Early results of a new study conducted by genetic testing giant 23andMe suggest a person’s blood type affects how susceptible they are to the coronavirus — and that those with Type O appear to be the least at risk.
Preliminary data from the study — which is still underway and includes 750,000 participants, including 10,000 who told the company they had COVID-19 — indicates that people with Type O blood are between 9- and 18-percent less likely than those with other blood types to have tested positive for the disease. There appeared to be little difference among other blood types, according to the research, which only examined susceptibility and not severity of the illness.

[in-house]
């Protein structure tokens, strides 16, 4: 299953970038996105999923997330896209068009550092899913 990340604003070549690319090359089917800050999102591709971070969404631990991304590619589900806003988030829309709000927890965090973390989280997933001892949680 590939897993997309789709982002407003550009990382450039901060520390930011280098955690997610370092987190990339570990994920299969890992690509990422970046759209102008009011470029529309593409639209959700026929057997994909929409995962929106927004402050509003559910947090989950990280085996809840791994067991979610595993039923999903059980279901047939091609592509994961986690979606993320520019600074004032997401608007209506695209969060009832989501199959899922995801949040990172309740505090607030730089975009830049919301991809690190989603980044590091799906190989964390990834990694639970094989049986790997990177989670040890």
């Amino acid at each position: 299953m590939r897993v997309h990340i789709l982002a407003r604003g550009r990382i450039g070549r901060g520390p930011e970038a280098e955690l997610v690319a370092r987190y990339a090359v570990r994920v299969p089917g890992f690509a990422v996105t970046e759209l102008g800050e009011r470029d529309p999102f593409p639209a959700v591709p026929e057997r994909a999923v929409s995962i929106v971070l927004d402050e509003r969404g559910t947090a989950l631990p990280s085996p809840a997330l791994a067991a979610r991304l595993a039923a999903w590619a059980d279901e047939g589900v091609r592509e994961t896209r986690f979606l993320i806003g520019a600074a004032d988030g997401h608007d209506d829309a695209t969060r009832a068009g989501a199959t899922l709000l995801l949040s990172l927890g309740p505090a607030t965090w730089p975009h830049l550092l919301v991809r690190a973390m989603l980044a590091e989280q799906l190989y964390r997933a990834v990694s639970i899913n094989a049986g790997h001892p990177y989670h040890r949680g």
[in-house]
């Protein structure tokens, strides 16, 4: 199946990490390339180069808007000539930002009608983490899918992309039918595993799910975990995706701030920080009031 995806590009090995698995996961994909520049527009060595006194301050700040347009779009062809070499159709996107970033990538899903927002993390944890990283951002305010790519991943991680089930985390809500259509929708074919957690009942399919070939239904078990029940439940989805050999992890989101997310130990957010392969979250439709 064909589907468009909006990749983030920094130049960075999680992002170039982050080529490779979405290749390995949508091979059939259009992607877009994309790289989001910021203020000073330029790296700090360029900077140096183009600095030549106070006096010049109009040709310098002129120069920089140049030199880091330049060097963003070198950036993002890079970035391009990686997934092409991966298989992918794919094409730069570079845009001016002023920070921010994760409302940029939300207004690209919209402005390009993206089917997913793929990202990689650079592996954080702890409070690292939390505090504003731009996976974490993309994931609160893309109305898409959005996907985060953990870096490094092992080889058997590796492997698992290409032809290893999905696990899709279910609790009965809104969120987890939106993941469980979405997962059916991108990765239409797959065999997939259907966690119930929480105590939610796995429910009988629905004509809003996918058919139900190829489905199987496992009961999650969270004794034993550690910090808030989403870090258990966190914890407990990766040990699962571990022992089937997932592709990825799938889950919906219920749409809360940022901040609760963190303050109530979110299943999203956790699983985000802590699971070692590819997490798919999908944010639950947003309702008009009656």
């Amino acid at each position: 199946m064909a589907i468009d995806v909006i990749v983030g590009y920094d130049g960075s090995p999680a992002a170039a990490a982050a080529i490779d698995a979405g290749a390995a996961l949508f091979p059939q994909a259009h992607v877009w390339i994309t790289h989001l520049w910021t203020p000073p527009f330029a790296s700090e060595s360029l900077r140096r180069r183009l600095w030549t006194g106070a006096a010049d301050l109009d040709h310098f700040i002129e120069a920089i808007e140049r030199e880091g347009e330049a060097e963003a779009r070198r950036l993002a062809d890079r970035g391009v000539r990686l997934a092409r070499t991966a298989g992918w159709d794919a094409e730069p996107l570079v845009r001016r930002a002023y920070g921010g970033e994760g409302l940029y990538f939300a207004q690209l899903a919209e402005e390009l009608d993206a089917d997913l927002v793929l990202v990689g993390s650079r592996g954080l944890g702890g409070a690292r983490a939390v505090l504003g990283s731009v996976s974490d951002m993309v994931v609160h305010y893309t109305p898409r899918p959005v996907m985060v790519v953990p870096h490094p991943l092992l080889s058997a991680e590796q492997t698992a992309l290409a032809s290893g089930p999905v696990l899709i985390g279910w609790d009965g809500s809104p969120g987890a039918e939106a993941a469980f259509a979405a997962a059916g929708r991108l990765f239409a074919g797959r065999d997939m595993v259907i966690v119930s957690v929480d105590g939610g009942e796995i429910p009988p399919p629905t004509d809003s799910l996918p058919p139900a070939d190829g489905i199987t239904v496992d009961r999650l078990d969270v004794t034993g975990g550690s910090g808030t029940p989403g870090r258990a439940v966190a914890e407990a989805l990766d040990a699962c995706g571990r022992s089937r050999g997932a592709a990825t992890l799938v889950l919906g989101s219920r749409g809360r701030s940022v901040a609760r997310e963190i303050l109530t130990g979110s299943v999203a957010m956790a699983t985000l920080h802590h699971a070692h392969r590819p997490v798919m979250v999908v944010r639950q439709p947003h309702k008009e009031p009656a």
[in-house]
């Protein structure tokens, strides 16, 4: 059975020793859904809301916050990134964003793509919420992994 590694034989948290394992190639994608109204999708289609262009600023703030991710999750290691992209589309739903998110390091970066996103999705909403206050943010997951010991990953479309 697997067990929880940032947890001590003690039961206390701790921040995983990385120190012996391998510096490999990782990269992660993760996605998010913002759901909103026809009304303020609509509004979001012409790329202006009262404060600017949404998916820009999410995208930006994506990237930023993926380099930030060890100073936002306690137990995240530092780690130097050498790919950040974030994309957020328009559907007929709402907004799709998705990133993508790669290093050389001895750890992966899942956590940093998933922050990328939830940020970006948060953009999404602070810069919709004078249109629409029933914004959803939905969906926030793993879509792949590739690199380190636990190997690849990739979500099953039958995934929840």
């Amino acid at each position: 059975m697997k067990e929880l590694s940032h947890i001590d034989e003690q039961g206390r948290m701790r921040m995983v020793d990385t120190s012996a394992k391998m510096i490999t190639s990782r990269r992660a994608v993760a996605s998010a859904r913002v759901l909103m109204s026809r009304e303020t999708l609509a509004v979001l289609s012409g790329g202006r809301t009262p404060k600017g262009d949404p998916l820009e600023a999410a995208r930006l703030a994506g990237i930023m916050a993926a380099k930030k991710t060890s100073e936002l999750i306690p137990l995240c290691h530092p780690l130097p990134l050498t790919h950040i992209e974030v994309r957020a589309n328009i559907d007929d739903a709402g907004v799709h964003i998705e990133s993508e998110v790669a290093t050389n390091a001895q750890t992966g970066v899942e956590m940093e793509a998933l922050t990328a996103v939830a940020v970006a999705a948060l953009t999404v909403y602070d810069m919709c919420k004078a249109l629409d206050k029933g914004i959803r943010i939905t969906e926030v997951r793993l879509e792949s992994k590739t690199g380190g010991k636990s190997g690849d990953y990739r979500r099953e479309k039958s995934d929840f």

The findings hold when adjusted for age, body mass index, ethnicity and other existing diseases, as well as when the data is narrowed down to only health care workers and other first responders, according to the company.
A European study published last week also found Type O is associated with a lower risk — and patients with Type A blood are 50 percent more likely to need oxygen or require a ventilator.